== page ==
8.
Genet Med ; 20(9): 1061-1068, 2018 09.
Artigo em Inglês | MEDLINE | ID: mdl-29215649

RESUMO

PURPOSE: The craniosynostoses are characterized by premature fusion of one or more cranial sutures. The relative contribution of previously reported genes to craniosynostosis in large cohorts is unclear. Here we report on the use of a massively parallel sequencing panel in individuals with craniosynostosis without a prior molecular diagnosis. METHODS: A 20-gene panel was designed based on the genes' association with craniosynostosis, and clinically validated through retrospective testing of an Australian and New Zealand cohort of 233 individuals with craniosynostosis in whom previous testing had not identified a causative variant within FGFR1-3 hot-spot regions or the TWIST1 gene. An additional 76 individuals were tested prospectively. RESULTS: Pathogenic or likely pathogenic variants in non-FGFR genes were identified in 43 individuals, with diagnostic yields of 14% and 15% in retrospective and prospective cohorts, respectively. Variants were identified most frequently in TCF12 (N = 22) and EFNB1 (N = 8), typically in individuals with nonsyndromic coronal craniosynostosis or TWIST1-negative clinically suspected Saethre-Chotzen syndrome. Clinically significant variants were also identified in ALX4, EFNA4, ERF, and FGF10. CONCLUSION: These findings support the clinical utility of a massively parallel sequencing panel for craniosynostosis. TCF12 and EFNB1 should be included in genetic testing for nonsyndromic coronal craniosynostosis or clinically suspected Saethre-Chotzen syndrome.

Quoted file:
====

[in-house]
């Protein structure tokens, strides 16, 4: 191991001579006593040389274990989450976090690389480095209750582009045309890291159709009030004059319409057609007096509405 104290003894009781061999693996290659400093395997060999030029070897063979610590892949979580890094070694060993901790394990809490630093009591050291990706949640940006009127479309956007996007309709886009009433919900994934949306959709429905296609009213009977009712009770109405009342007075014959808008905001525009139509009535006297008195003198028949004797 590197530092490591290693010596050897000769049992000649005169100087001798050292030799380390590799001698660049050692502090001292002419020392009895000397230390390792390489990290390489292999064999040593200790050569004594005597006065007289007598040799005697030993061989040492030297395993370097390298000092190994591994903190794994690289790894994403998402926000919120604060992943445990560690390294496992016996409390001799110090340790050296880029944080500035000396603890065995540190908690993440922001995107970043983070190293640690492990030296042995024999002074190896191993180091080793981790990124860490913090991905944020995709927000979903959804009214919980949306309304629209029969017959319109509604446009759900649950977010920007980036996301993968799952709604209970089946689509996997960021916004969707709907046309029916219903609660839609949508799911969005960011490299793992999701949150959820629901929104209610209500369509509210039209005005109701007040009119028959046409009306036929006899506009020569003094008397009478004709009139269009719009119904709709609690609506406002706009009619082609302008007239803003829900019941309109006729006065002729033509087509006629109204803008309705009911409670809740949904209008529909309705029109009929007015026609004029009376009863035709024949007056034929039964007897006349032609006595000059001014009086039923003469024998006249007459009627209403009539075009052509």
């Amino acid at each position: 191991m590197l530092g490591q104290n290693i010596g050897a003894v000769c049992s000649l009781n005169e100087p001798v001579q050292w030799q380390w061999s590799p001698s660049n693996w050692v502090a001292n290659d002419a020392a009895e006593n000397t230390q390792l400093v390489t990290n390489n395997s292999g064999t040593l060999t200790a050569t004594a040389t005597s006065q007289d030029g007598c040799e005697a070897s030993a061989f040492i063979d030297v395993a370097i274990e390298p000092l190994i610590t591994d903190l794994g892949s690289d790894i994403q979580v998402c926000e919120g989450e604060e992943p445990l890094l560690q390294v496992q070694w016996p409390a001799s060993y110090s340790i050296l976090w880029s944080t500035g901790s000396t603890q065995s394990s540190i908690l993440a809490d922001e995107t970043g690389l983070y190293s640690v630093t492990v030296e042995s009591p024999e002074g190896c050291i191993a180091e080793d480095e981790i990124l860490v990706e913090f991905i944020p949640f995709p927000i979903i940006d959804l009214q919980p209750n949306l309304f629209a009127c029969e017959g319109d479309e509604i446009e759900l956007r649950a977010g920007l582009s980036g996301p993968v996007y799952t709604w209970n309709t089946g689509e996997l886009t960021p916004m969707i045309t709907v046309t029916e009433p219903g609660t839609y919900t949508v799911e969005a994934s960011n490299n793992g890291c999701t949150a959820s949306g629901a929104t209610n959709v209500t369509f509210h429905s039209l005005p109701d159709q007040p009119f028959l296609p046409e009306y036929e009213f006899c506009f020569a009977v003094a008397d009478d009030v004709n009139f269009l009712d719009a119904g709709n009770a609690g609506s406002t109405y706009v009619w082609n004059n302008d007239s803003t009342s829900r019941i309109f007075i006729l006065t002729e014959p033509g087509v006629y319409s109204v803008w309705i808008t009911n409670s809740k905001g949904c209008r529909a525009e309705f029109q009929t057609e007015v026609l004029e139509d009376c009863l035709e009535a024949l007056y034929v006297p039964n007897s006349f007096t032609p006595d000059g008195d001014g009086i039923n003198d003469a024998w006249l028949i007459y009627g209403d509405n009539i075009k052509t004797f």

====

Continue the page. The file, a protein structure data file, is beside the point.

9.
Eur J Hum Genet ; 26(1): 54-63, 2018 01.
Artigo em Inglês | MEDLINE | ID: mdl-29209020

RESUMO

Genotype-first combined with reverse phenotyping has shown to be a powerful tool in human genetics, especially in the era of next generation sequencing. This combines the identification of individuals with mutations in the same gene and linking these to consistent (endo)phenotypes to establish disease causality. We have performed a MIP (molecular inversion probe)-based targeted re-sequencing study in 3,275 individuals with intellectual disability (ID) to facilitate a genotype-first approach for 24 genes previously implicated in ID.Combining our data with data from a publicly available database, we confirmed 11 of these 24 genes to be relevant for ID. Amongst these, PHIP was shown to have an enrichment of disruptive mutations in the individuals with ID (5 out of 3,275). Through international collaboration, we identified a total of 23 individuals with PHIP mutations and elucidated the associated phenotype. Remarkably, all 23 individuals had developmental delay/ID and the majority were overweight or obese. Other features comprised behavioral problems (hyperactivity, aggression, features of autism and/or mood disorder) and dysmorphisms (full eyebrows and/or synophrys, upturned nose, large ears and tapering fingers). Interestingly, PHIP encodes two protein-isoforms, PHIP/DCAF14 and NDRP, each involved in neurodevelopmental processes, including E3 ubiquitination and neuronal differentiation. Detailed genotype-phenotype analysis points towards haploinsufficiency of PHIP/DCAF14, and not NDRP, as the underlying cause of the phenotype.Thus, we demonstrated the use of large scale re-sequencing by MIPs, followed by reverse phenotyping, as a constructive approach to verify candidate disease genes and identify novel syndromes, highlighted by PHIP haploinsufficiency causing an ID-overweight syndrome.